Cardia or Kardia, anciently the chief town of the Thracian Chersonese, was situated at the head of the Gulf of Melas. It was originally a colony of the Milesians and Clazomenians; but subsequently, in the time of Miltiades, the place also received Athenian colonists, as proved by Miltiades tyranny. But this didn't make Cardia necessarily always pro-Athenian: when in 357 BC Athens took control of the Chersonese, the latter, under the rule of a Thracian prince, was the only city to remain neutral; but the decisive year was 352 BC when the city concluded a treaty of amity with king Philip II of Macedonia. A great crisis exploded when Diopeithes, an Athenian mercenary captain, had in 343 BC brought Attic settlers to the town; and since Cardia was unwilling to receive them, Philip immediately sent help to the town. The king proposed to settle the dispute between the two cities by arbitration, but Athens refused. Demosthenes, the famous Greek patriot and orator, spoke on this very matter to the Athenian Senate in 341 BC his "Oration On The State Of The Chersonesus":

Our present concernment is about the affairs of the Chersonesus, and Philip's expedition into Thrace...but most of our orators insist upon the actions and designs of Diopithes...which, if one moment neglected, the loss may be irreparable; here our attention is instantly demanded...shall Philip be left at full liberty to pursue all his other designs, provided he keeps from Attica; and shall not Diopithes be permitted to assist the Thracians? And if he does, shall we accuse him of involving us in a war?...none of you can be weak enough to imagine that Philip's desires are centered in those paltry villages of Thrace...and has no designs on the ports...arsenals...navies...silver mines, and all the other revenues of Athens; but that he will leave them for you to enjoy...? Impossible! No; these and all his expeditions are really intended to facilitate the conquest of Athens....let us shake off our extravagant and dangerous supineness; let us supply the necessary expenses; let us call on our allies...so that, as he hath his force constantly prepared to injure and enslave the Greeks, yours too may be ever ready to protect and assist them.

Miltiades the Elder was an Athenian politician from the Philaid family. He is most famous for travelling to the Thracian Chersonese where, at the behest of the local peoples, he ruled as a tyrant. During his reign, Miltiades' best-attested action was the construction of a defensive wall across the peninsula.

<span class="mw-page-title-main">Elaeus</span> Ancient city of the Thracian Chersonnese

Elaeus, the “Olive City”, was an ancient Greek city located in Thrace, on the Thracian Chersonese. Elaeus was located at the southern end of the Hellespont near the southernmost point of the Thracian Chersonese in modern-day Turkey. According to the geographer Scymnus, Elaeus was founded by settlers from Ionian Teos, while the Pseudo-Scymnus writes that it was a colony of Athens and was founded by Phorbas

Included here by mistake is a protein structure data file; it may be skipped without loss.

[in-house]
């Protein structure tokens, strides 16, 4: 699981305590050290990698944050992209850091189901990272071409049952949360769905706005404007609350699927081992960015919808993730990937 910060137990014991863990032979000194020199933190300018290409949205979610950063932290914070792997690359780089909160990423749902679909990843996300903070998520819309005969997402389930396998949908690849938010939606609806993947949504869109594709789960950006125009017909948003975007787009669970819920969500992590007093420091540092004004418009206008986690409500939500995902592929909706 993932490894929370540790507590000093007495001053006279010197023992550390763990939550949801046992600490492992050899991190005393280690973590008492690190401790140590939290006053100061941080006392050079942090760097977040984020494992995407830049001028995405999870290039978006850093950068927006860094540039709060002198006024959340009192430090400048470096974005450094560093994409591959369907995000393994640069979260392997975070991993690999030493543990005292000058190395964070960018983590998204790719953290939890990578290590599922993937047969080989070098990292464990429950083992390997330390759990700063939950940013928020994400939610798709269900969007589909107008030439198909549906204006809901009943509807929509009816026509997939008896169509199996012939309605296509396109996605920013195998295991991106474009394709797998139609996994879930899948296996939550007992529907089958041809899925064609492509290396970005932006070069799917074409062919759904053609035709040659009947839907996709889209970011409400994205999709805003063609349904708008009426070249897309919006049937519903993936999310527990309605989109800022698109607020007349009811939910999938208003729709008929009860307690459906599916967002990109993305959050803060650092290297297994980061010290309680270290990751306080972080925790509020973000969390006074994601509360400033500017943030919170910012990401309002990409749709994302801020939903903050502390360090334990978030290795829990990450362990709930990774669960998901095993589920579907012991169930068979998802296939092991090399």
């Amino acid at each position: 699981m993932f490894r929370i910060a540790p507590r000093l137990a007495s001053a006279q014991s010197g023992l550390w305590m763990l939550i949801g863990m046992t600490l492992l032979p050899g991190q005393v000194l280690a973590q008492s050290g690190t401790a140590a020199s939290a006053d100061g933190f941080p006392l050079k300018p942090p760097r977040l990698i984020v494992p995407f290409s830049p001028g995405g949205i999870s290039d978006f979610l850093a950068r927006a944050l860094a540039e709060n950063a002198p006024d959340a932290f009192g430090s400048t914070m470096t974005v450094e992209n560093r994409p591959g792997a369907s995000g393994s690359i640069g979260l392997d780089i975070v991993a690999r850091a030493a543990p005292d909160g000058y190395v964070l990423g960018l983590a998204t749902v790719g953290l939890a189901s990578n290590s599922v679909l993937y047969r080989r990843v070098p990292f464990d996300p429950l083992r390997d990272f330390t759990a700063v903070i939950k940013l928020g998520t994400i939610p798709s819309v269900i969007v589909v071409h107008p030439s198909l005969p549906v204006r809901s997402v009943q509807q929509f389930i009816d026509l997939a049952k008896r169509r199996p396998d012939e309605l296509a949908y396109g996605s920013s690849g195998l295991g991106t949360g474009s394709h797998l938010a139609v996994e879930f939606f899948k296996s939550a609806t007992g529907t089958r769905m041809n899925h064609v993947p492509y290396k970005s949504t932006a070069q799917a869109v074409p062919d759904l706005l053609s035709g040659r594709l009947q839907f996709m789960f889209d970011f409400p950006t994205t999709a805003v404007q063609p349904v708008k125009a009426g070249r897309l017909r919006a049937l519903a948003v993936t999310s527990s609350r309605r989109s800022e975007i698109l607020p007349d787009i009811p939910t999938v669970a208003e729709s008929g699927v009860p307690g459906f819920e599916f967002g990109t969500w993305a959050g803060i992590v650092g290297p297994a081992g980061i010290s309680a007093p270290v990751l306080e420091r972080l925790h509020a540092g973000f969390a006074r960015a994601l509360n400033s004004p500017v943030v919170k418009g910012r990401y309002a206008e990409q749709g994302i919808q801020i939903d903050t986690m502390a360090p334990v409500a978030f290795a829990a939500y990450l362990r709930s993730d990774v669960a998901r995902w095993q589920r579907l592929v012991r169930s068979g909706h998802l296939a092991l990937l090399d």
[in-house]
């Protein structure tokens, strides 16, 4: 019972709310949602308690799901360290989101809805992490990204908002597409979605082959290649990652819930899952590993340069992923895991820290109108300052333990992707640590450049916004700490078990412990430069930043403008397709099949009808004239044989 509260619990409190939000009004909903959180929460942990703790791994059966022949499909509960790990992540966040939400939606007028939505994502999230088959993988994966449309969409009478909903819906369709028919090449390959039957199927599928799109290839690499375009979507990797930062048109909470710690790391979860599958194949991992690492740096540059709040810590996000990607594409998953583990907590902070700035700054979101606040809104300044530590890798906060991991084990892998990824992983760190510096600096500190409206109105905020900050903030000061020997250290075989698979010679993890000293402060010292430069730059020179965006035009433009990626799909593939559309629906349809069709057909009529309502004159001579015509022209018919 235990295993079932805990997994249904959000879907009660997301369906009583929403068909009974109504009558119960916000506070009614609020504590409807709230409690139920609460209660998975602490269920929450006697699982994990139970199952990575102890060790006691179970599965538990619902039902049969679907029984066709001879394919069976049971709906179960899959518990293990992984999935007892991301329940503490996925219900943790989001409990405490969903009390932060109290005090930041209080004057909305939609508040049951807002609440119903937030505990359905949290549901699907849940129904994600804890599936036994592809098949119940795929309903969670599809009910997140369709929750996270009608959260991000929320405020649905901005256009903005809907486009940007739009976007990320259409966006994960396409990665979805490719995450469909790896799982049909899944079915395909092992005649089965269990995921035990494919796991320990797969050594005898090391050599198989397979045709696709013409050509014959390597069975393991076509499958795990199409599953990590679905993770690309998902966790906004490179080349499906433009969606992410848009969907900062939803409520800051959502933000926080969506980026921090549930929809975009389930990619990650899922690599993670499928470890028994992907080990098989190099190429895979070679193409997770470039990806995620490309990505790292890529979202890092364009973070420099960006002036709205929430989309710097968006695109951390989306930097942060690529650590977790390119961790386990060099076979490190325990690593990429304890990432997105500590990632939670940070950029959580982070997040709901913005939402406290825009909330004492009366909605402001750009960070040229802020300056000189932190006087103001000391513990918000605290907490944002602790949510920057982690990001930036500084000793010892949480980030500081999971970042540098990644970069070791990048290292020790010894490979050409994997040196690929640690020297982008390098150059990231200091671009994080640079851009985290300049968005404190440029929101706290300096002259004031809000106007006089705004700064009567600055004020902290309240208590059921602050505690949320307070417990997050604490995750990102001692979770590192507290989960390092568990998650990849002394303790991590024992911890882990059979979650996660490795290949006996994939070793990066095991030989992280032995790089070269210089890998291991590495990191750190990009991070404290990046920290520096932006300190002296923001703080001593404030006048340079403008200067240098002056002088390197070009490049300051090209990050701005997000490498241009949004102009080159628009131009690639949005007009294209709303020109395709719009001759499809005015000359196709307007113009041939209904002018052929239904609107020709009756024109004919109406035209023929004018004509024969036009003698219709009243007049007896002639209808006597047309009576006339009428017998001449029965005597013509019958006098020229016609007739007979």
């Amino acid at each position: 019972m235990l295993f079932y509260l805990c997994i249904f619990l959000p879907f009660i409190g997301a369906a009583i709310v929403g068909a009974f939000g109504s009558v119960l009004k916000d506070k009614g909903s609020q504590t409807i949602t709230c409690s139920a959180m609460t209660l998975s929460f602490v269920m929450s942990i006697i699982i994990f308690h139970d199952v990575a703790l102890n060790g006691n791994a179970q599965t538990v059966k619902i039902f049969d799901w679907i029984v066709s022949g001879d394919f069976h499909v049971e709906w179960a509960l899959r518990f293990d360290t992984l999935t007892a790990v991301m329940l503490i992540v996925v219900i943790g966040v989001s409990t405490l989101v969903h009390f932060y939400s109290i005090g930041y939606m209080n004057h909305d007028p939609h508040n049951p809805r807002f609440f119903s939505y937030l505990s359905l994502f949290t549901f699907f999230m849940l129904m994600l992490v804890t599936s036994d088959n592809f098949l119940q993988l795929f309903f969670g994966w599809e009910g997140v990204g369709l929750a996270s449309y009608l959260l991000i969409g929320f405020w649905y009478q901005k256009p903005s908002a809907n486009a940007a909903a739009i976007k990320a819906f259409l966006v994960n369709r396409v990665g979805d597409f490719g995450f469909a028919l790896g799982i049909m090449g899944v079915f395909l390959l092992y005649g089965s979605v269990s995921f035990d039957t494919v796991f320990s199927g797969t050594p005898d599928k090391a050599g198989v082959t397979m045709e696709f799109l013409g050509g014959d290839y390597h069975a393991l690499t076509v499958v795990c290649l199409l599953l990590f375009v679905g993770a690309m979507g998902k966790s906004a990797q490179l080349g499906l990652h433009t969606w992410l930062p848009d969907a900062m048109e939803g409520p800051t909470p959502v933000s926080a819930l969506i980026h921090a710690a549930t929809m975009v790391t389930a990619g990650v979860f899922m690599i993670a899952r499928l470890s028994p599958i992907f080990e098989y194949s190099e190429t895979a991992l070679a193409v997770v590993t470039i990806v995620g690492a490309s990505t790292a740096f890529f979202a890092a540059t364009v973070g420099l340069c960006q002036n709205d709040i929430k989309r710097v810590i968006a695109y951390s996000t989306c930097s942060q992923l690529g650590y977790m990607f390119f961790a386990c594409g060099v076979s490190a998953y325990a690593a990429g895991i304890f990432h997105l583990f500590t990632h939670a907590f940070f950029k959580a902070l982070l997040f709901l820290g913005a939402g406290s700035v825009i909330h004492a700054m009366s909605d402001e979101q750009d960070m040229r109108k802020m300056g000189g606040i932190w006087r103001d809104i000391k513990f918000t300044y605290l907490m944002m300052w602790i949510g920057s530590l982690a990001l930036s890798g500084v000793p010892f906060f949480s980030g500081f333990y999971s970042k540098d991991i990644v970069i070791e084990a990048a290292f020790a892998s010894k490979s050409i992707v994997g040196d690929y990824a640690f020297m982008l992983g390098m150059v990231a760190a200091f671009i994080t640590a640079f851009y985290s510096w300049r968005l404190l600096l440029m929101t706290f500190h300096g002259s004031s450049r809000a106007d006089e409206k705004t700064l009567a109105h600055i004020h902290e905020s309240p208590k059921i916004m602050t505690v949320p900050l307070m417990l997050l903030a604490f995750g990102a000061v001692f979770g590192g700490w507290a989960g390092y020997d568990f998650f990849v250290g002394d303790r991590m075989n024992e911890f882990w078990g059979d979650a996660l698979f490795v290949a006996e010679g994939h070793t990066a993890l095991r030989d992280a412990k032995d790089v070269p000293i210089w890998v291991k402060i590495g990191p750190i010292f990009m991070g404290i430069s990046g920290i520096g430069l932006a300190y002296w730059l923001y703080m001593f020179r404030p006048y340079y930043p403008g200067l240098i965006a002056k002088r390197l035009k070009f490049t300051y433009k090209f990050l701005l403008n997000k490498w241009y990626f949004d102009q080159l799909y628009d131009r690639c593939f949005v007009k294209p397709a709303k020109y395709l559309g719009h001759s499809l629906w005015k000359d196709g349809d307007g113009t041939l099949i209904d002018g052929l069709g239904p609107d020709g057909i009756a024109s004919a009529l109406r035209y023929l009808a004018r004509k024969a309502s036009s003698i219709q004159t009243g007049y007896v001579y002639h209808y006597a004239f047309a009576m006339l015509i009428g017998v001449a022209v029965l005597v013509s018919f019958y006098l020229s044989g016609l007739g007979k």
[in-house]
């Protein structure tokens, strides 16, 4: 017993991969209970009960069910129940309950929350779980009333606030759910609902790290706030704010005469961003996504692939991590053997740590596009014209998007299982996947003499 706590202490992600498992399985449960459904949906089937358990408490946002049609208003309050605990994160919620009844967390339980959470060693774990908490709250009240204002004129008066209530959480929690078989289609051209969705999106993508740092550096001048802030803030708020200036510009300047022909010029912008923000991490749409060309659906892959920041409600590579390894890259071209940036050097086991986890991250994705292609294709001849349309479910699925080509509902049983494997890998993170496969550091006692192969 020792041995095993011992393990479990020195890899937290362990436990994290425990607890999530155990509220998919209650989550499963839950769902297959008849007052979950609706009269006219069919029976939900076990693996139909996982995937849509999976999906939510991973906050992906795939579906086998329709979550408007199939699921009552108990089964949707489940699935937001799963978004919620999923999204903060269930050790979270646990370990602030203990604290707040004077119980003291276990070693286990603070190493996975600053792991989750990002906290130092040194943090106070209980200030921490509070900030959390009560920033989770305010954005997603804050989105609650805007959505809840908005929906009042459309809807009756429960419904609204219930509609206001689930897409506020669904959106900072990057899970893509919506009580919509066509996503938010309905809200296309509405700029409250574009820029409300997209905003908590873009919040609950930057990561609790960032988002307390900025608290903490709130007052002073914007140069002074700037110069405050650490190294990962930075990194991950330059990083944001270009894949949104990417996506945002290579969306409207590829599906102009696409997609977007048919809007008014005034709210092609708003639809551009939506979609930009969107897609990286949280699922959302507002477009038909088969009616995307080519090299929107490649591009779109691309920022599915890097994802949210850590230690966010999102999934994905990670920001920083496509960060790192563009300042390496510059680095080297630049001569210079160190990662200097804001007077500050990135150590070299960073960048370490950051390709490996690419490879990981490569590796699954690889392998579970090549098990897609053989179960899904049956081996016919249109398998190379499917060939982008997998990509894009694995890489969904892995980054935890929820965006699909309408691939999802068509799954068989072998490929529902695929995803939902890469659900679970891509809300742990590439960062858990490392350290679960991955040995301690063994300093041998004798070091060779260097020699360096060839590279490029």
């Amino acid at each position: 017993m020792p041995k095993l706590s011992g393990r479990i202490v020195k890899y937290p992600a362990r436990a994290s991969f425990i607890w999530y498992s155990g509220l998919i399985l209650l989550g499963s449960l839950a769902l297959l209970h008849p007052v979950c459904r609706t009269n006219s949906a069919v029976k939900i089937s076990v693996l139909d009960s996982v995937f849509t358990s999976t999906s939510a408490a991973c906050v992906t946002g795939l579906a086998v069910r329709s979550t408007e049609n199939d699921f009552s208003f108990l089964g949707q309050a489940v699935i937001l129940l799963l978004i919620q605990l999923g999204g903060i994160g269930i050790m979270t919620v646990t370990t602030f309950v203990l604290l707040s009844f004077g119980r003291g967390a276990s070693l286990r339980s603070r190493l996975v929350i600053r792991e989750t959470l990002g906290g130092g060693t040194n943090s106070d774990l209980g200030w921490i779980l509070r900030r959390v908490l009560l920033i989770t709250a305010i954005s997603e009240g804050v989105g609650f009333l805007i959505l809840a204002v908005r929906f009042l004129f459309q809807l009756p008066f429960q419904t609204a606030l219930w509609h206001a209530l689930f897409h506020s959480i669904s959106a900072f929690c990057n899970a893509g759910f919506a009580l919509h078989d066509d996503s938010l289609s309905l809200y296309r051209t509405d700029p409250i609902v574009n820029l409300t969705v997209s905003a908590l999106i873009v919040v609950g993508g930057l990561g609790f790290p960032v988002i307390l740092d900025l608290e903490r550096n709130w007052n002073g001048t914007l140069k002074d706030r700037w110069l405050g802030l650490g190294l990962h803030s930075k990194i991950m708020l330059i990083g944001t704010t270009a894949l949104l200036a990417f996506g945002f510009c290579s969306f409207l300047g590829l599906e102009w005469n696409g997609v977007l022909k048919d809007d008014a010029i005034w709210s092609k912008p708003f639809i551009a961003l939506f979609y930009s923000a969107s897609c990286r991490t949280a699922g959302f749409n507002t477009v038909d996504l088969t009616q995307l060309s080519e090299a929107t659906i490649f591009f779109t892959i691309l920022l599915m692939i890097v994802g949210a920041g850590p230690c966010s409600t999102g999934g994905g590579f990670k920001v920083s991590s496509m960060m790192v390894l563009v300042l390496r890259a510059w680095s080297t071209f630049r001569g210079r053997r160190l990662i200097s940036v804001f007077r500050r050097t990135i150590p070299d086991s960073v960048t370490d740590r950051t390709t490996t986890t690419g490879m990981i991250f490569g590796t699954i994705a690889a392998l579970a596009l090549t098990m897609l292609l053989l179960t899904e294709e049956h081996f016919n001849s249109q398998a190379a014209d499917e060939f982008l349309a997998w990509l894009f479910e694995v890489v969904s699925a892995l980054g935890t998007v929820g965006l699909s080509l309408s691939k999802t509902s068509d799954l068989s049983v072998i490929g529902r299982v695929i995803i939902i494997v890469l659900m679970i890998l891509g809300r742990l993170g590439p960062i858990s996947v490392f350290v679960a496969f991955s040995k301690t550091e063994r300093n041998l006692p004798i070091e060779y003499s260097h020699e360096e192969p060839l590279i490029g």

Callipolis is the Latinized form of Kallipolis (Καλλίπολις), which is Greek for "beautiful city", from κάλλος kallos (beauty) and πόλις polis (city). It was the name of several ancient cities, notably:

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Fall of Gallipoli Middle ages battle

The Fall of Gallipoli was the siege and capture of the Gallipoli fortress and peninsula, by the Ottoman Turks, in March 1354. After suffering a half-century of defeats at the hands of the Ottomans, the Byzantine Empire had lost nearly all of its possessions in Anatolia, except Philadelphia. Access to the Aegean and Marmara seas meant that the Ottomans could now implement the conquest of the southern Balkans, and could advance further north into the Serbian Empire and Hungary.

Pactya or Paktye was an ancient Greek city located in ancient Thrace, on the Thracian Chersonesus. It is cited in the Periplus of Pseudo-Scylax, in its recitation of the towns of the Thracian Chersonesus, along with Aegospotami, Cressa, Crithote and then Pactya, situated 36 stadia from Cardia. It is said that Miltiades founded it. Strabo places it on the Propontis between Crithote and Macron Teichos. According to Herodotus, Miltiades the Elder ordered a wall built between Cardia, which was on the coast of Gulf of Melas and Pactya, which was on the Propontis side, to prevent invasion of the Chersonesus by the Apsinthii. Alcibiades retired here the Athenians had for the second time deprived him of the command. It was a member of the Delian League. Pliny the Elder points out that both Cardia and Pactya later joined to form Lysimachia.

Crithote or Krithote was an ancient Greek city located in Thrace, located in the region of the Thracian Chersonesos. It was on the Hellespont north of Gallipolis, and was an Athenian colony founded by Miltiades. It is cited in the Periplus of Pseudo-Scylax among the cities of the Thracian Chersonesos: Aegospotami, Cressa, Crithote, and Pactya.

Çimpe Castle was a medieval fortification on the Gallipoli peninsula in modern Turkey. Its site is located along the Istanbul Caddesi between Bolayir and Gallipoli, commanding the narrowest point on the peninsula.

The Philaidae or Philaids were a powerful noble family of ancient Athens. They were conservative land owning aristocrats and many of them were very wealthy. The Philaidae produced two of the most famous generals in Athenian history: Miltiades the Younger and Cimon.

Sanjak of Gelibolu Second-level Ottoman province

The Sanjak of Gelibolu or Gallipoli was a second-level Ottoman province encompassing the Gallipoli Peninsula and a portion of southern Thrace. Gelibolu was the first Ottoman province in Europe, and for over a century the main base of the Ottoman Navy. Thereafter, and until the 18th century, it served as the seat of the Kapudan Pasha and capital of the Eyalet of the Archipelago.

Cimon Coalemos, was a renowned ancient Olympic chariot-racer of the 6th century BC.

References

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  12. PD-icon.svg One or more of the preceding sentences incorporates text from a publication now in the public domain : Herbermann, Charles, ed. (1913). "Callipolis". Catholic Encyclopedia . New York: Robert Appleton Company.
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  25. "Ana Sayfa" (PDF).

Coordinates: 40°21′N26°28′E / 40.350°N 26.467°E / 40.350; 26.467